7 days of WordPress plugins, themes & templates - for free!* Unlimited asset downloads! Start 7-Day Free Trial
FREELessons: 10Length: 50 minutes

Next lesson playing in 5 seconds

Cancel
  • Overview
  • Transcript

3.1 Spinning the Cube

In this lesson, you'll learn simple animation by spinning a cube in place along its axis.

3.1 Spinning the Cube

Now that we've got our nice little cube, let's make things a bit more exciting by adding some animation. How about spinning the cube automatically, how would we go about this? Well the way we've been doing things up until now is that we create an object, add it to the scene. Then we tell three to render it, which makes it draw everything in the positions we told it to, to the canvas. If we rendered our scene, then changed the position of our cube, then we wouldn't see the cube in its new position. We'd have to tell three that something is changed by telling it to render the scene again to update the canvas. The best way to approach this is to create a draw loop. We should create a function that tells three to render over and over again so that any changes we make to our scene will be automatically rendered for us. Start off by creating a draw function, then inside call window.requestAnimationFrame. RequestAnimationFrame is a great little method that's built into modern browsers. It tells the browser that you want to draw something to the screen and it should call your function before it paints any pixels to the screen as you'll get something that will affect that paint job. requestAnimationFrame takes a callback function as an argument and it's in here where we call our render function. So we're telling the browser to render our scene before it paints any pixels to the screen. This will only do this once. So we will create a loop by calling draw again once the render method has been called. This means that we'll be rendering our scene every single time the browser calls its own internal paint method to update what's on the screen. Okay, two things before we continue. First, we've got to call this draw function once to kick the loop off. And secondly, render needs to know about our scene and camera, so we need to pass that in too. Down at the very bottom of our script, call draw and pass it scene and camera. We'll also have to update draw to accept these two arguments. Then because this function is calling itself, we have to pass the two values again. Okay, let's save here and check what's happening in the browser. Okay, great. If you've been following along correctly, you should just see your cube as before and no errors in the JavaScript console. So while nothing visually has changed here, our code is doing something very different. Instead of rendering our cube once and forgetting about it, it's drawing it over and over again in exactly the same place. Let's move it. Remember to delete the manual rotations we added down here. To animate our cube, all we have to do is inside the draw function, take the cube's y rotation value and add a bit onto it each time the loop is called. So cube.rotation.y = cube.rotation.Y + 0.01. Because this loop is called over and over again very quickly, we only want to add a tiny amount. Again, the draw function needs to know about the cube object. And remember to update the draw call within the loop too. Let's have a look. Whee, look at it go. If you want to speed it up or slow it down, simply change the amount you add to the rotation each time. Before the next lesson, take some time out to play with the different rotation values and see the effect it has. Try rotating on a different axis, or even all three at one time. I'll leave you to play.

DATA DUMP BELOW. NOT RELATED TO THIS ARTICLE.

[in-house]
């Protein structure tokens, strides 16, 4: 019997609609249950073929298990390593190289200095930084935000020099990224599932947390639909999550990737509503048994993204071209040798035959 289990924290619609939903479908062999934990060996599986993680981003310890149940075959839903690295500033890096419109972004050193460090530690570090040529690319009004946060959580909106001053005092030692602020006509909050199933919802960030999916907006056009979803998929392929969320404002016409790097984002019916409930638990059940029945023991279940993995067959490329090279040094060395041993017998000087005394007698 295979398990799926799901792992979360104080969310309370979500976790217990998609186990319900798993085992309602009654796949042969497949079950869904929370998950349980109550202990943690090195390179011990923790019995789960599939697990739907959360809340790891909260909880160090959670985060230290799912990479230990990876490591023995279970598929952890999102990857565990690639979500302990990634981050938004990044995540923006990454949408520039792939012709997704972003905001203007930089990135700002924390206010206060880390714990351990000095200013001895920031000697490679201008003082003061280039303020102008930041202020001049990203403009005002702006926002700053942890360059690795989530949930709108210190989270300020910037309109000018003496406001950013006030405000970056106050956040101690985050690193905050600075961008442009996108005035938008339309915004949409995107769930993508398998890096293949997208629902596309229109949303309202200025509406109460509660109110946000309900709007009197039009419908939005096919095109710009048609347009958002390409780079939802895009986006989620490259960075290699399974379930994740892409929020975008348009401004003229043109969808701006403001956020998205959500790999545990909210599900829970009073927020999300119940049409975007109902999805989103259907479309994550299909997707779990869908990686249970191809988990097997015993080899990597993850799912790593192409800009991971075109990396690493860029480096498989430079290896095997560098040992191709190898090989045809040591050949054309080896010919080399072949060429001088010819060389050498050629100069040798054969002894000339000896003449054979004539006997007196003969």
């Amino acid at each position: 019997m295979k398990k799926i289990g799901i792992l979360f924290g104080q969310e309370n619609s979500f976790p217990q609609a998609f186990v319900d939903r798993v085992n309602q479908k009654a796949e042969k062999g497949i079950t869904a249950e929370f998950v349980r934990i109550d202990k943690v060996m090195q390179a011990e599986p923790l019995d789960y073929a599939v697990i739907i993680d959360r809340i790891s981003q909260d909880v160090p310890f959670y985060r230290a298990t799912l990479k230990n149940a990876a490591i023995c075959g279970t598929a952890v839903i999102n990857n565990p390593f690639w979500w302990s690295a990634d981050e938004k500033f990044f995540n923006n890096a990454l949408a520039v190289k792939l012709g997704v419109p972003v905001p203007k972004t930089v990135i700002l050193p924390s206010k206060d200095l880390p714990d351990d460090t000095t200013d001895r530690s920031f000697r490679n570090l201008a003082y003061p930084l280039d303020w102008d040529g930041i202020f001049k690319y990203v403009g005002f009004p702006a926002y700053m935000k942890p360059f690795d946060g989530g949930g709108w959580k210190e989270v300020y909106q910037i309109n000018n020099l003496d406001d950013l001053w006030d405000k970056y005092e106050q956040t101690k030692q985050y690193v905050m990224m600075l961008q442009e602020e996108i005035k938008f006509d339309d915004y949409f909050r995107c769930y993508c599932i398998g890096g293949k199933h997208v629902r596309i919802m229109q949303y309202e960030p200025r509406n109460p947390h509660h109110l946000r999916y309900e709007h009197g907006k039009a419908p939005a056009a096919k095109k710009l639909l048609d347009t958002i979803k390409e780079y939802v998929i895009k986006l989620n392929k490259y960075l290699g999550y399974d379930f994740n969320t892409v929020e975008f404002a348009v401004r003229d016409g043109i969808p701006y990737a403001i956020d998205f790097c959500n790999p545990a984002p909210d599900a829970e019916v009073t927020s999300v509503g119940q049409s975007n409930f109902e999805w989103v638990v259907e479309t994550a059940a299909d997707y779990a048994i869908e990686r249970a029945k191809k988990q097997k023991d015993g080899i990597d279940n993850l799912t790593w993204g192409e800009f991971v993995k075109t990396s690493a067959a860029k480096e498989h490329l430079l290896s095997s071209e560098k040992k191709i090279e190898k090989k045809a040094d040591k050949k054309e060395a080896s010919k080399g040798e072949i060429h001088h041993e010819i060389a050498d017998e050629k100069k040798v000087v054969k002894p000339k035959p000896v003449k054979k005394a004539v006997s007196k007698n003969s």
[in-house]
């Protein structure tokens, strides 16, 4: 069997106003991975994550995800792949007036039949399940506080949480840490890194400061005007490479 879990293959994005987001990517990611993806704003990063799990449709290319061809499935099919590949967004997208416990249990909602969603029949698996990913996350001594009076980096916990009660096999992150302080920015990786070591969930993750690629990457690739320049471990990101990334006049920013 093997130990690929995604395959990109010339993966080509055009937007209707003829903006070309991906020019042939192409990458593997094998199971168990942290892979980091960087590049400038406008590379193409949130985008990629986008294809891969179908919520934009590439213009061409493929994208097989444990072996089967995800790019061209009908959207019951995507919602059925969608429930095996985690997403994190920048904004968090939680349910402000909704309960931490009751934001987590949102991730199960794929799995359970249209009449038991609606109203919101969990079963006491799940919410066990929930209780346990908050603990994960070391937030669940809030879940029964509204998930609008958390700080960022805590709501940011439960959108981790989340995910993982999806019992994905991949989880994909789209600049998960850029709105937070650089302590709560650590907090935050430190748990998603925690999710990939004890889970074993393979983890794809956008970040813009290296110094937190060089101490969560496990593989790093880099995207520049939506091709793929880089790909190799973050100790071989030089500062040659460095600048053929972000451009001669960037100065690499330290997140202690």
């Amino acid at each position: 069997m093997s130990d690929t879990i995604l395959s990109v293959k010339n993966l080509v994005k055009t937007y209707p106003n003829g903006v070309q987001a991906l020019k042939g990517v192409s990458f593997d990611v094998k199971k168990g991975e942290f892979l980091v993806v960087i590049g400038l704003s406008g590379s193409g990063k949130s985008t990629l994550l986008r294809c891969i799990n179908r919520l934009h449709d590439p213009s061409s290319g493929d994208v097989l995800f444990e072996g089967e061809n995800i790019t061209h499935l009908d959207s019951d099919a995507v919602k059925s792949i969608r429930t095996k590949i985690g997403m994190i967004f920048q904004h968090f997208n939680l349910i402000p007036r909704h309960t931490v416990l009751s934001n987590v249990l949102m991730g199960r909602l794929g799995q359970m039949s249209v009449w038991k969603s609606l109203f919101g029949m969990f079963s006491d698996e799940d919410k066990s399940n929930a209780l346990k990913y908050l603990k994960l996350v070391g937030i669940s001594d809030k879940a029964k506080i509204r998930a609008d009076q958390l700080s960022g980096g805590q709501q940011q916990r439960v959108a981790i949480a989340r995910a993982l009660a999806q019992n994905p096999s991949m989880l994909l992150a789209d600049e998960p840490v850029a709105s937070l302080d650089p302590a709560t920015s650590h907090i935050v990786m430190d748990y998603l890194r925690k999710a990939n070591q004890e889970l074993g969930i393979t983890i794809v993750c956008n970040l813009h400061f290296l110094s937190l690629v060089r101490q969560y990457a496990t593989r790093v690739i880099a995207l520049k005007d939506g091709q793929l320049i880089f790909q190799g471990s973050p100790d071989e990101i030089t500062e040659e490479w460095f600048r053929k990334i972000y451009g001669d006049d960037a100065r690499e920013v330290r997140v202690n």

Back to the top